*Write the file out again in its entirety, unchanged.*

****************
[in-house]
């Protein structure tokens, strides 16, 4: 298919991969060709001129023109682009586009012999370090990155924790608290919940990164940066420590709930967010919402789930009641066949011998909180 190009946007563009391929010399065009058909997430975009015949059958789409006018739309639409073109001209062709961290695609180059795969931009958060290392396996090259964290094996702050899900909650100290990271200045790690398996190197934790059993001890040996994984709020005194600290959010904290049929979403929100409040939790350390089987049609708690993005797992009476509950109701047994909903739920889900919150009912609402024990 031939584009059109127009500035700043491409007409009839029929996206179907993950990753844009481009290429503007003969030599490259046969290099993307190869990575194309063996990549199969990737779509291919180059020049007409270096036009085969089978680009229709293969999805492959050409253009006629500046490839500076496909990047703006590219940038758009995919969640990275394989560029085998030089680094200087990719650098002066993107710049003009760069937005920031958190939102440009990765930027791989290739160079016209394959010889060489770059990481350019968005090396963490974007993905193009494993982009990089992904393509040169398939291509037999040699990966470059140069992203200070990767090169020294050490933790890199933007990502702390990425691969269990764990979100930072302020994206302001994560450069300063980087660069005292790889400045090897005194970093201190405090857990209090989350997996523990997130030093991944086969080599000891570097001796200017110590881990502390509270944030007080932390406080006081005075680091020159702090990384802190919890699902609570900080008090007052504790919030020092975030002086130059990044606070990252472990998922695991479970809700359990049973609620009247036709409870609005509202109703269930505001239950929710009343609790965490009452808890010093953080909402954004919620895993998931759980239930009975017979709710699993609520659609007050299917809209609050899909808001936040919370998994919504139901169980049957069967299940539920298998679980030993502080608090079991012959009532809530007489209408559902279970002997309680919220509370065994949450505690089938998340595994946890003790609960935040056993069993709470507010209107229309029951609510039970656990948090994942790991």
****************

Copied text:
[in-house]
């Protein structure tokens, strides 16, 4: 298919991969060709001129023109682009586009012999370090990155924790608290919940990164940066420590709930967010919402789930009641066949011998909180 190009946007563009391929010399065009058909997430975009015949059958789409006018739309639409073109001209062709961290695609180059795969931009958060290392396996090259964290094996702050899900909650100290990271200045790690398996190197934790059993001890040996994984709020005194600290959010904290049929979403929100409040939790350390089987049609708690993005797992009476509950109701047994909903739920889900919150009912609402024990 031939584009059109127009500035700043491409007409009839029929996206179907993950990753844009481009290429503007003969030599490259046969290099993307190869990575194309063996990549199969990737779509291919180059020049007409270096036009085969089978680009229709293969999805492959050409253009006629500046490839500076496909990047703006590219940038758009995919969640990275394989560029085998030089680094200087990719650098002066993107710049003009760069937005920031958190939102440009990765930027791989290739160079016209394959010889060489770059990481350019968005090396963490974007993905193009494993982009990089992904393509040169398939291509037999040699990966470059140069992203200070990767090169020294050490933790890199933007990502702390990425691969269990764990979100930072302020994206302001994560450069300063980087660069005292790889400045090897005194970093201190405090857990209090989350997996523990997130030093991944086969080599000891570097001796200017110590881990502390509270944030007080932390406080006081005075680091020159702090990384802190919890699902609570900080008090007052504790919030020092975030002086130059990044606070990252472990998922695991479970809700359990049973609620009247036709409870609005509202109703269930505001239950929710009343609790965490009452808890010093953080909402954004919620895993998931759980239930009975017979709710699993609520659609007050299917809209609050899909808001936040919370998994919504139901169980049957069967299940539920298998679980030993502080608090079991012959009532809530007489209408559902279970002997309680919220509370065994949450505690089938998340595994946890003790609960935040056993069993709470507010209107229309029951609510039970656990948090994942790991």